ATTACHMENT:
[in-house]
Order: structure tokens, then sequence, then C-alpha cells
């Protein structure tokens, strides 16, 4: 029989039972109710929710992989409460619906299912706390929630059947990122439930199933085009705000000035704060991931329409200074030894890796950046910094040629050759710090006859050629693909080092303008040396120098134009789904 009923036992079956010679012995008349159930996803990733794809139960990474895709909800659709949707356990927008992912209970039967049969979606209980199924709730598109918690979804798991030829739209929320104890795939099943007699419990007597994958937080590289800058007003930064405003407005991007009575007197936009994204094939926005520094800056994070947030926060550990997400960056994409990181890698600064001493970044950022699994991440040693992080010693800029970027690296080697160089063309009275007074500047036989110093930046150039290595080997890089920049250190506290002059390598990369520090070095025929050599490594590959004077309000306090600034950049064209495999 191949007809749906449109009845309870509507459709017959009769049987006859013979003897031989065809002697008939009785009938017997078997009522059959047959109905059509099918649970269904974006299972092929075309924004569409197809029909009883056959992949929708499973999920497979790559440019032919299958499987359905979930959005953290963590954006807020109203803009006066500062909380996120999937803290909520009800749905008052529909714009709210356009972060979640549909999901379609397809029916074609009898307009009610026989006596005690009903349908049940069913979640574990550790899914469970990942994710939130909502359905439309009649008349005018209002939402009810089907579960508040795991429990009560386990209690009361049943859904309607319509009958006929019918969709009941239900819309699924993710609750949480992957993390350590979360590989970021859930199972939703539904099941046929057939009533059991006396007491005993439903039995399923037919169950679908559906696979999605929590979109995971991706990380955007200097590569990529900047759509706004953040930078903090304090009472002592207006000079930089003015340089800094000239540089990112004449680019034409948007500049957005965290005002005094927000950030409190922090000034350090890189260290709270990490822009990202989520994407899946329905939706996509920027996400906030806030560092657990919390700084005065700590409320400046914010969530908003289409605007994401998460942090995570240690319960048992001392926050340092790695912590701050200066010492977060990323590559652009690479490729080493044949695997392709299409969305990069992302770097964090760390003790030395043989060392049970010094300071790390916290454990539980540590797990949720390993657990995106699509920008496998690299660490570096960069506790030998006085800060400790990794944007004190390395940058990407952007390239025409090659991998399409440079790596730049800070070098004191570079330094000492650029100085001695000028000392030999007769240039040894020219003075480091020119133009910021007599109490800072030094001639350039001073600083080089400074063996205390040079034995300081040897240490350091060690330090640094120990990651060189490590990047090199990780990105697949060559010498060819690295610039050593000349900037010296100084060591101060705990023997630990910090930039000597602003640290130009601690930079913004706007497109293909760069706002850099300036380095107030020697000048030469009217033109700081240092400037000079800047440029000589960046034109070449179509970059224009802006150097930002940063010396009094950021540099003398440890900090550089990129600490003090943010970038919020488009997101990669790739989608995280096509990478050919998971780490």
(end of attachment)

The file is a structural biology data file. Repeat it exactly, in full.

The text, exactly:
[in-house]
Order: structure tokens, then sequence, then C-alpha cells
């Protein structure tokens, strides 16, 4: 029989039972109710929710992989409460619906299912706390929630059947990122439930199933085009705000000035704060991931329409200074030894890796950046910094040629050759710090006859050629693909080092303008040396120098134009789904 009923036992079956010679012995008349159930996803990733794809139960990474895709909800659709949707356990927008992912209970039967049969979606209980199924709730598109918690979804798991030829739209929320104890795939099943007699419990007597994958937080590289800058007003930064405003407005991007009575007197936009994204094939926005520094800056994070947030926060550990997400960056994409990181890698600064001493970044950022699994991440040693992080010693800029970027690296080697160089063309009275007074500047036989110093930046150039290595080997890089920049250190506290002059390598990369520090070095025929050599490594590959004077309000306090600034950049064209495999 191949007809749906449109009845309870509507459709017959009769049987006859013979003897031989065809002697008939009785009938017997078997009522059959047959109905059509099918649970269904974006299972092929075309924004569409197809029909009883056959992949929708499973999920497979790559440019032919299958499987359905979930959005953290963590954006807020109203803009006066500062909380996120999937803290909520009800749905008052529909714009709210356009972060979640549909999901379609397809029916074609009898307009009610026989006596005690009903349908049940069913979640574990550790899914469970990942994710939130909502359905439309009649008349005018209002939402009810089907579960508040795991429990009560386990209690009361049943859904309607319509009958006929019918969709009941239900819309699924993710609750949480992957993390350590979360590989970021859930199972939703539904099941046929057939009533059991006396007491005993439903039995399923037919169950679908559906696979999605929590979109995971991706990380955007200097590569990529900047759509706004953040930078903090304090009472002592207006000079930089003015340089800094000239540089990112004449680019034409948007500049957005965290005002005094927000950030409190922090000034350090890189260290709270990490822009990202989520994407899946329905939706996509920027996400906030806030560092657990919390700084005065700590409320400046914010969530908003289409605007994401998460942090995570240690319960048992001392926050340092790695912590701050200066010492977060990323590559652009690479490729080493044949695997392709299409969305990069992302770097964090760390003790030395043989060392049970010094300071790390916290454990539980540590797990949720390993657990995106699509920008496998690299660490570096960069506790030998006085800060400790990794944007004190390395940058990407952007390239025409090659991998399409440079790596730049800070070098004191570079330094000492650029100085001695000028000392030999007769240039040894020219003075480091020119133009910021007599109490800072030094001639350039001073600083080089400074063996205390040079034995300081040897240490350091060690330090640094120990990651060189490590990047090199990780990105697949060559010498060819690295610039050593000349900037010296100084060591101060705990023997630990910090930039000597602003640290130009601690930079913004706007497109293909760069706002850099300036380095107030020697000048030469009217033109700081240092400037000079800047440029000589960046034109070449179509970059224009802006150097930002940063010396009094950021540099003398440890900090550089990129600490003090943010970038919020488009997101990669790739989608995280096509990478050919998971780490």